Seattle is being treated to a flourish of LBJ activity, and I can’t get enough.
Much of the hoopla is focused on 2014 being the 50th anniversary of the Civil Rights Act of 1964, which President Lyndon Baines Johnson was instrumental in passing.
School children are taking up the subject, as Seattle Times colleague Jerry Large wrote Thursday. But some historic figures have as well.
Last week, former Gov. Dan Evans was joined by Gary Gayton, a delegate to LBJ’s first White House Civil Rights Conference, and Stanley Barer and Gerry Johnson, former assistants to U.S. Sen. Warren G. Magnuson, for a discussion about the 36th president at the Seattle Central Library.
And starting tonight, the first of two Robert Schenkkan plays about LBJ will be performed at the Seattle Repertoire Theater through Jan 4.
The first, “All the Way,” is a Tony award winner that explores Johnson’s maneuverings to enact the Civil Rights Act. That starts today.
A host of political operatives back East raved to me about the Broadway production featuring “Breaking Bad” star Bryan Cranston earlier this year.
The second play, “The Great Society,” is a Schenkkan world premier exploring how LBJ’s attempt at ending poverty in America was undermined by the war in Vietnam. It opens Dec. 5.
I’ll see both.
For me, Johnson was a multidimensional president of immense contradiction. Though raised amidst the racist attitudes of his time, the rural Texan was responsible for codifying full citizenship for a group of people the U.S. former Supreme Court once declared “had no rights which the white man was bound to respect.”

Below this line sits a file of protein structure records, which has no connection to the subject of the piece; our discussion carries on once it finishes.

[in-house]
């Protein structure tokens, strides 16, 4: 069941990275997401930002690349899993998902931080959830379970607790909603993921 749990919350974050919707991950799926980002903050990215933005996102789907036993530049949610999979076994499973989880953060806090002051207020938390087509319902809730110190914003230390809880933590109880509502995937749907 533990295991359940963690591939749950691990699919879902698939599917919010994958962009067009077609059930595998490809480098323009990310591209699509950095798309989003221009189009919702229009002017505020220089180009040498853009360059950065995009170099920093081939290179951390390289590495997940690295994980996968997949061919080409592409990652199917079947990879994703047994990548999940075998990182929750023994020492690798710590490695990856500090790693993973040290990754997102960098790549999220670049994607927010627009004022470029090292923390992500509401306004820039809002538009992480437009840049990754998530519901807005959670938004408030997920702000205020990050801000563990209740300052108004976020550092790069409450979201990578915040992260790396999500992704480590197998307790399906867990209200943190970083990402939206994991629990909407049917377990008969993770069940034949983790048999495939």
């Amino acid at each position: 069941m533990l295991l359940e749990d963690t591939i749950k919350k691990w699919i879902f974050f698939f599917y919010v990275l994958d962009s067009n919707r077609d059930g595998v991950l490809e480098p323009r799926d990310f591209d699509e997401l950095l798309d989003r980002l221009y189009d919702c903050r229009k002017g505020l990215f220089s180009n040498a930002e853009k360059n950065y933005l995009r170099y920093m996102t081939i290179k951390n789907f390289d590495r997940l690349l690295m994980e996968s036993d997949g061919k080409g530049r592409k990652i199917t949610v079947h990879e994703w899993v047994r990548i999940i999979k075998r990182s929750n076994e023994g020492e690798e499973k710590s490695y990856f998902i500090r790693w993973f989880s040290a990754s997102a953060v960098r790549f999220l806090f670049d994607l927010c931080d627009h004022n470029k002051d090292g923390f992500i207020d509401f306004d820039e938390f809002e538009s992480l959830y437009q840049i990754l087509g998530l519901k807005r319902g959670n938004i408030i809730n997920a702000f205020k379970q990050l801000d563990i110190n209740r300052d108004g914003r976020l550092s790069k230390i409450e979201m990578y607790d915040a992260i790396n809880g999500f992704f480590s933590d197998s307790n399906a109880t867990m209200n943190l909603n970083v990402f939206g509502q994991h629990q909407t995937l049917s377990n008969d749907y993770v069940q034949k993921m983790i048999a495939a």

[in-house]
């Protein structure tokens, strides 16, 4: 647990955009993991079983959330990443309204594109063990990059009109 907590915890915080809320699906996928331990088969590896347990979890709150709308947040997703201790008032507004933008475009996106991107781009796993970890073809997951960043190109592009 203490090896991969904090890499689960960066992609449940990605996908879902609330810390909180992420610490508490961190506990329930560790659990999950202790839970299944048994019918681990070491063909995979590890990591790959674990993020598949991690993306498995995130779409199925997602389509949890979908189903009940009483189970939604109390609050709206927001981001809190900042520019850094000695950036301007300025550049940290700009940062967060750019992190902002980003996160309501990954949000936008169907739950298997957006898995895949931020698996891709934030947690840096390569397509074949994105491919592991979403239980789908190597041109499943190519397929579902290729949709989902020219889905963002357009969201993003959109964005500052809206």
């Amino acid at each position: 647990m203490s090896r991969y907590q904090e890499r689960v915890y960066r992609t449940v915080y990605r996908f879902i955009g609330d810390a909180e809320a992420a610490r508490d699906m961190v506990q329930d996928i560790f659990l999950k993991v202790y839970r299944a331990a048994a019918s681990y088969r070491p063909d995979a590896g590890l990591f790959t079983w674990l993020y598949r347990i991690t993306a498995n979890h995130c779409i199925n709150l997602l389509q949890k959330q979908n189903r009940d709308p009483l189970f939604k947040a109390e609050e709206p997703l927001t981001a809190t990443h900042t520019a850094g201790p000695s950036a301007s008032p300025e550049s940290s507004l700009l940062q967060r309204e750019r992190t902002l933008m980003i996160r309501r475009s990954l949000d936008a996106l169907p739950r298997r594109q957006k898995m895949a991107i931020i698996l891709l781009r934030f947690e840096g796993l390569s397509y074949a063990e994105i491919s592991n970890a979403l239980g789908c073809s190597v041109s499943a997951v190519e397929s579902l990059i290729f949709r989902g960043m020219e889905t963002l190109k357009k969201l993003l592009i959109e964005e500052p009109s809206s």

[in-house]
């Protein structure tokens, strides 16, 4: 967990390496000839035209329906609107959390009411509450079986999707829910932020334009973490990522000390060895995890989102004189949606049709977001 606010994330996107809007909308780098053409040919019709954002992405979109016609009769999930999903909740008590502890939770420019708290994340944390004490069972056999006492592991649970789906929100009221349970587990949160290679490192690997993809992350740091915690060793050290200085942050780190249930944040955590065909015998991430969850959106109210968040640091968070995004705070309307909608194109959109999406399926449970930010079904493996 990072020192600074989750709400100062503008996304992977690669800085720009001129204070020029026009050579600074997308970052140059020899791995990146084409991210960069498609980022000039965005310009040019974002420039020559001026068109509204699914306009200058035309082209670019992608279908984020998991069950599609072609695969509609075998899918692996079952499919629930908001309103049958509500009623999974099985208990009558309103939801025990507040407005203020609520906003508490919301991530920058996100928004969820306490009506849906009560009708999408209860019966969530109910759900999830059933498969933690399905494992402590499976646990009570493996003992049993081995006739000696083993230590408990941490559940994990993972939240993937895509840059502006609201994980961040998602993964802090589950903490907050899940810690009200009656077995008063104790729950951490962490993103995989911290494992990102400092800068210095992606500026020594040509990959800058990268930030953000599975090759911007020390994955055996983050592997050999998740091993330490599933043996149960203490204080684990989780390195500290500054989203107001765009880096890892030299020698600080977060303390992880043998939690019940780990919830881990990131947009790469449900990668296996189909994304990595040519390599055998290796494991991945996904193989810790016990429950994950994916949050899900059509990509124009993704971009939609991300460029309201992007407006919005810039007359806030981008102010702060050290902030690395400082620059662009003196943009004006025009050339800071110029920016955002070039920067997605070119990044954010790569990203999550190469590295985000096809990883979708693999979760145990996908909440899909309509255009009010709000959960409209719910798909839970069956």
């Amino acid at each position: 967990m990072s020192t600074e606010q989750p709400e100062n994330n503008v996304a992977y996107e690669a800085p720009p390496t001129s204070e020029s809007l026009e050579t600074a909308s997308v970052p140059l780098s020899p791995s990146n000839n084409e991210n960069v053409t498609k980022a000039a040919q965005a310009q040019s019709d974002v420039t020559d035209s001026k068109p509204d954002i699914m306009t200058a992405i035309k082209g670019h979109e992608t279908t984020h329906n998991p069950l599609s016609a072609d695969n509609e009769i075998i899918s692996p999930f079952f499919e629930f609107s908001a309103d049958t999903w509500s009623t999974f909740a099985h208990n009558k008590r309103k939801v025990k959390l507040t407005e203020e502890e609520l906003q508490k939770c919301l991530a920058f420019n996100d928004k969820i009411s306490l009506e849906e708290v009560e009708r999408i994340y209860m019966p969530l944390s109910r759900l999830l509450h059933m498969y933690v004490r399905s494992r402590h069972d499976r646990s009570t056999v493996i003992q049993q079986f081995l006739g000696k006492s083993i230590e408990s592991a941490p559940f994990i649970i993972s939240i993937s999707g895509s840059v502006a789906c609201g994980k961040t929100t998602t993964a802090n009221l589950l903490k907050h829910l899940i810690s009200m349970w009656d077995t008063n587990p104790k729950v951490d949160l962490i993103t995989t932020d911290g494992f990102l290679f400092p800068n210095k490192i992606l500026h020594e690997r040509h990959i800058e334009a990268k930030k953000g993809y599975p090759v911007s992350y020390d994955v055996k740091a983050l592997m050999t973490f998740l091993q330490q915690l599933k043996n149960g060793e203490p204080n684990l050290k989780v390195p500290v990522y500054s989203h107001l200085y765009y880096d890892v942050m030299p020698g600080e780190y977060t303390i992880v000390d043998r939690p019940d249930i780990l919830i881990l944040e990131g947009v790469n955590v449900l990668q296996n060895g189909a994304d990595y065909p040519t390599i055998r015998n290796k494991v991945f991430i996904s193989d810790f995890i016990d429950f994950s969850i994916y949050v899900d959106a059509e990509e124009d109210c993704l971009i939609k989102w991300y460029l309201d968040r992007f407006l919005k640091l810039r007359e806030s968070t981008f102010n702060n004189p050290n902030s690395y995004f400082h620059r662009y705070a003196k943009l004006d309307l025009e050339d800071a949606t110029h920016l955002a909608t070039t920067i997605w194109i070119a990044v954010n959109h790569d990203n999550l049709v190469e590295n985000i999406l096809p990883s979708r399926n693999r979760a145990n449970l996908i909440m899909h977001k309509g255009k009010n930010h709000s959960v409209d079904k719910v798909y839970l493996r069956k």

But more than anything, LBJ was a dealmaker. During last week’s library panel, Gerry Johnson recounted a quintessential LBJ moment.
Having been cornered in an elevator by then-Senate Majority Leader Johnson, Vermont Sen. George Aiken tried to distract LBJ by mentioning that he admired his colleague’s cufflinks.
“Johnson immediately took them off and gave them to him,” Gerry Johnson said, adding that Aiken later recounted: “I get the e-ffing cufflinks and Johnson has me.”
There are also infamous tales of Johnson unnerving people by speaking to them while he sat on his Oval Office toilet.
He could be coarse, but LBJ used those zany tactics to pass the Civil Rights Act, the Voting Rights Act of 1968, and put the first African Americans on the U.S. Supreme Court and in a cabinet post.
You won’t find colorful, effective politicians like him prowling the corridors of American power anymore.
But we can certainly enjoy the stage productions and reflect on a time when America nearly went all the way with LBJ.